The overlaps between Jungian and shamanic ideas and principles are numerous. As a Jungian analyst and shamanic practitioner, I am always interested to find that other branches of psychology and other wisdom traditions incorporate similar concepts. The Inner Camino, a new book from Findhorn Press, has much in common with Jungian and shamanic ideas I’ve written about in my own book, Change Your Story, Change Your Life. Between them, the authors—sisters Sara Hollwey and Jill Brierley—have backgrounds and experience in Vedanta philosophy and yoga, clinical psychology, and anthroposophy. Based on their clinical practices and extensive training in various mind-body disciplines, Hollwey and Brierley have written an excellent guide to taking a spiritual, interior journey toward inner wisdom that allows readers to experience transformation and freedom from old patterns. The title of their book derives from the traditional spiritual pilgrimage to the city of Camino de Santiago, also called The Way of the Stars. Unlike that traditional pilgrimage, however, the one they write of is purely internal—yet has powerful effects on the choices and decisions a person makes that end up becoming part of a life story.

The Inner Camino sheds light on how to live free of the biases of ego, the aspect of the self that is mostly concerned with everyday matters. The goal is to operate from inner wisdom, which is a sense of oneness with all that exists and a knowing that transcends the wisdom of the mind. Hollwey and Brierley acknowledge the difficulties in maintaining a bias-free perspective as one attempts to walk along an inner path. However, their suggestions and perspectives can aid us to become more accepting and effective in dealing with ourselves and others.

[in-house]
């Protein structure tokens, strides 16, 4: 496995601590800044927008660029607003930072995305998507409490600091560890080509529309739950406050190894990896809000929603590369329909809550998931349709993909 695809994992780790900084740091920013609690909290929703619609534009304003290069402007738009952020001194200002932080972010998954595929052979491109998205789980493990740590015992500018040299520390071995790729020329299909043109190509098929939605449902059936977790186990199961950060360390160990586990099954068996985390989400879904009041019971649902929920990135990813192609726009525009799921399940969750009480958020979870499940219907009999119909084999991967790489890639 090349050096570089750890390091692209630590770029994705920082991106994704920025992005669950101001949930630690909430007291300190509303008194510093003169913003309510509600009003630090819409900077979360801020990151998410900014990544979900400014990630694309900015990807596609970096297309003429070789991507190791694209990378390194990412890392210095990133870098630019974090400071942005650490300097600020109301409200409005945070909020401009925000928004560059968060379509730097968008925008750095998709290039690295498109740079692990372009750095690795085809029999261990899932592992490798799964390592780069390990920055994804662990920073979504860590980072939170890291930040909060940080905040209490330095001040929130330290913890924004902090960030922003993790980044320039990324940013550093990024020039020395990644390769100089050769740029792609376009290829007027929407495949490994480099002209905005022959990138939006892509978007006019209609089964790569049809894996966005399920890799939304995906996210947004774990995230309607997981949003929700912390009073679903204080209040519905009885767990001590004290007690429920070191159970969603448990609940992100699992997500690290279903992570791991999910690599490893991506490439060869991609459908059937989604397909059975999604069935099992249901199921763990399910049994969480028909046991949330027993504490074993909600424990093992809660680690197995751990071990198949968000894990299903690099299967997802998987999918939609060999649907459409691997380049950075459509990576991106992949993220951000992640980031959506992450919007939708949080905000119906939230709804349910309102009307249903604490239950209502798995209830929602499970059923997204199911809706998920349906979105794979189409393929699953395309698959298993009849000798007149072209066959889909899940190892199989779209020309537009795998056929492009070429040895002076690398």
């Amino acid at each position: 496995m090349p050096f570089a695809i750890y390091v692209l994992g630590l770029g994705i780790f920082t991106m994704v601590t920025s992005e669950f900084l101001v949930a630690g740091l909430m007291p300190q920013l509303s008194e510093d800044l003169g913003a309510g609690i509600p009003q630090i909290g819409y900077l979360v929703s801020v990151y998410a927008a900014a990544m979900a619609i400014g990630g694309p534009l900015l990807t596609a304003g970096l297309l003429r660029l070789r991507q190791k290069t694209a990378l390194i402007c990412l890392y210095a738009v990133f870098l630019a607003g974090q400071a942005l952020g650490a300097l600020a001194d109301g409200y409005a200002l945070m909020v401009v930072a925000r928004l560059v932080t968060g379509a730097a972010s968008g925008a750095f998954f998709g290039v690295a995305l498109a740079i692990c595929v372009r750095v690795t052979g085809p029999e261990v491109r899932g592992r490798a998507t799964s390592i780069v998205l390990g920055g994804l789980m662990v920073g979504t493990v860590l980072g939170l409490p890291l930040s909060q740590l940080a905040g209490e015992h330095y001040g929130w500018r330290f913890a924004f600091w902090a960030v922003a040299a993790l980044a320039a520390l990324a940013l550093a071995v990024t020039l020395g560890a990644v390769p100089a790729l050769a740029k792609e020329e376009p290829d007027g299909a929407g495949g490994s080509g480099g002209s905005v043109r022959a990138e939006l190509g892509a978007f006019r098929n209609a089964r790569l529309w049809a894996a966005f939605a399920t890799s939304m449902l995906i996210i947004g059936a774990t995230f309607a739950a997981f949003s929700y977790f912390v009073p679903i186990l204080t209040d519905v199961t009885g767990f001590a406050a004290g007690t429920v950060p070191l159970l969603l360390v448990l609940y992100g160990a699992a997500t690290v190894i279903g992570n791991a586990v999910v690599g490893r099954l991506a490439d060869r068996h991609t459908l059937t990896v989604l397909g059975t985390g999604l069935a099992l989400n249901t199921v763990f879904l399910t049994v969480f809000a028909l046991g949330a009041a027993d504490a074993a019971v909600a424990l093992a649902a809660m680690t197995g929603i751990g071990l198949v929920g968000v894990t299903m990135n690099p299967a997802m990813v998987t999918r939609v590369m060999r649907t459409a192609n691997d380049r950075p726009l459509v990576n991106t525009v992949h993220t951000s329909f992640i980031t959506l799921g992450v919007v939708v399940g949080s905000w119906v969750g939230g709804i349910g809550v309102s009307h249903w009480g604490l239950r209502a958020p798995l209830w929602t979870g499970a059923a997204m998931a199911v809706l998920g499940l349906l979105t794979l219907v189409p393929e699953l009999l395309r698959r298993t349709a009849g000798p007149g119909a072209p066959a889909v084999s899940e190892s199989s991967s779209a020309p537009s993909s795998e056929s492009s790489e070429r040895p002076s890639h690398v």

The exercises, presented in a well thought out and practical way, allow readers to develop their intuitive awareness and reframe their everyday challenges. This reframing makes it easier for anyone to make choices that serve themselves and Spirit. By tapping into the intuitive consciousness, it’s possible to detach from an identification with the ordinary world and gain a perspective based in the awareness of one’s spiritual connection to everything in existence. As a Jungian analyst, I would say we learn to relate to life more from the viewpoint of the self and less from that of the ego. As a shamanic practitioner, I recognize in The Inner Camino a shamanic-like perspective. We are always interconnected with the whole, and it’s important to address concerns and problems from their origins upstream in the world of Spirit and oneness.

I highly recommend this book to all who want to break free of the stories that trap them in the values and priorities of this world rather than their own inner spirit, affecting their decision making in ways that do not serve their best interests. The Inner Camino is for those who have forgotten their inner knowing but also those who aspire to deepen their inner journey. Its real-life examples illustrate how connecting to transpersonal realms can make our everyday experiences richer and more satisfying. Rich with wisdom, this guide to consciously weaving together both inner and outer journeys is elegantly written and eminently practical.

As you think about your own story, can you see how it has been an inner journey to a deeper knowing and understanding of your true nature? Do you wish to go deeper into that inner journey? If you were to do so, what changes would you make in your life today? And what’s holding you back from making those changes?